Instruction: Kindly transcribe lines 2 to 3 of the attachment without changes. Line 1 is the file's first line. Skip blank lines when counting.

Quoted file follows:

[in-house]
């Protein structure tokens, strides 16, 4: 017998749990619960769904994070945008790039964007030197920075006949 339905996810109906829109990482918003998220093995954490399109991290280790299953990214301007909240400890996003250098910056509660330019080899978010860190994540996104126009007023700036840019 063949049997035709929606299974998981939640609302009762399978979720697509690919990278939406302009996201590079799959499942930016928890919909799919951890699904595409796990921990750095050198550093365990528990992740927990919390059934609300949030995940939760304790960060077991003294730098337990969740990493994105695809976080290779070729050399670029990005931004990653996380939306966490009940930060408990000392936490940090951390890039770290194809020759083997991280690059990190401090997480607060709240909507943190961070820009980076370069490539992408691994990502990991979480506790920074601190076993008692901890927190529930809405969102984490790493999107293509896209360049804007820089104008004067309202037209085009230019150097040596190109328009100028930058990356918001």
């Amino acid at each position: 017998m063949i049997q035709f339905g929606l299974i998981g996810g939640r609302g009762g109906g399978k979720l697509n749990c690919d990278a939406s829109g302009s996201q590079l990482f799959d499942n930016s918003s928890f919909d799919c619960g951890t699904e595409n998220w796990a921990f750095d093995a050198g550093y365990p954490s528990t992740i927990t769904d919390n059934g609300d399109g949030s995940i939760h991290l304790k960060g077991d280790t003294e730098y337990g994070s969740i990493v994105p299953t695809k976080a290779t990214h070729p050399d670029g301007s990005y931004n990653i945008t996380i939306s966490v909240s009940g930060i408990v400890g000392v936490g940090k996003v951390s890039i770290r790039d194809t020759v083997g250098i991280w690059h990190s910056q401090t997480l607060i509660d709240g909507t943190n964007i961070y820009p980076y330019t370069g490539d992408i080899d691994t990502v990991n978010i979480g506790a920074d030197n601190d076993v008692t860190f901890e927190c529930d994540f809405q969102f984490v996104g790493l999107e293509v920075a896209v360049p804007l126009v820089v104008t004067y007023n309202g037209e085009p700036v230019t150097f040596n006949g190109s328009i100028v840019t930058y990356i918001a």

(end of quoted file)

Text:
């Protein structure tokens, strides 16, 4: 017998749990619960769904994070945008790039964007030197920075006949 339905996810109906829109990482918003998220093995954490399109991290280790299953990214301007909240400890996003250098910056509660330019080899978010860190994540996104126009007023700036840019 063949049997035709929606299974998981939640609302009762399978979720697509690919990278939406302009996201590079799959499942930016928890919909799919951890699904595409796990921990750095050198550093365990528990992740927990919390059934609300949030995940939760304790960060077991003294730098337990969740990493994105695809976080290779070729050399670029990005931004990653996380939306966490009940930060408990000392936490940090951390890039770290194809020759083997991280690059990190401090997480607060709240909507943190961070820009980076370069490539992408691994990502990991979480506790920074601190076993008692901890927190529930809405969102984490790493999107293509896209360049804007820089104008004067309202037209085009230019150097040596190109328009100028930058990356918001």
């Amino acid at each position: 017998m063949i049997q035709f339905g929606l299974i998981g996810g939640r609302g009762g109906g399978k979720l697509n749990c690919d990278a939406s829109g302009s996201q590079l990482f799959d499942n930016s918003s928890f919909d799919c619960g951890t699904e595409n998220w796990a921990f750095d093995a050198g550093y365990p954490s528990t992740i927990t769904d919390n059934g609300d399109g949030s995940i939760h991290l304790k960060g077991d280790t003294e730098y337990g994070s969740i990493v994105p299953t695809k976080a290779t990214h070729p050399d670029g301007s990005y931004n990653i945008t996380i939306s966490v909240s009940g930060i408990v400890g000392v936490g940090k996003v951390s890039i770290r790039d194809t020759v083997g250098i991280w690059h990190s910056q401090t997480l607060i509660d709240g909507t943190n964007i961070y820009p980076y330019t370069g490539d992408i080899d691994t990502v990991n978010i979480g506790a920074d030197n601190d076993v008692t860190f901890e927190c529930d994540f809405q969102f984490v996104g790493l999107e293509v920075a896209v360049p804007l126009v820089v104008t004067y007023n309202g037209e085009p700036v230019t150097f040596n006949g190109s328009i100028v840019t930058y990356i918001a």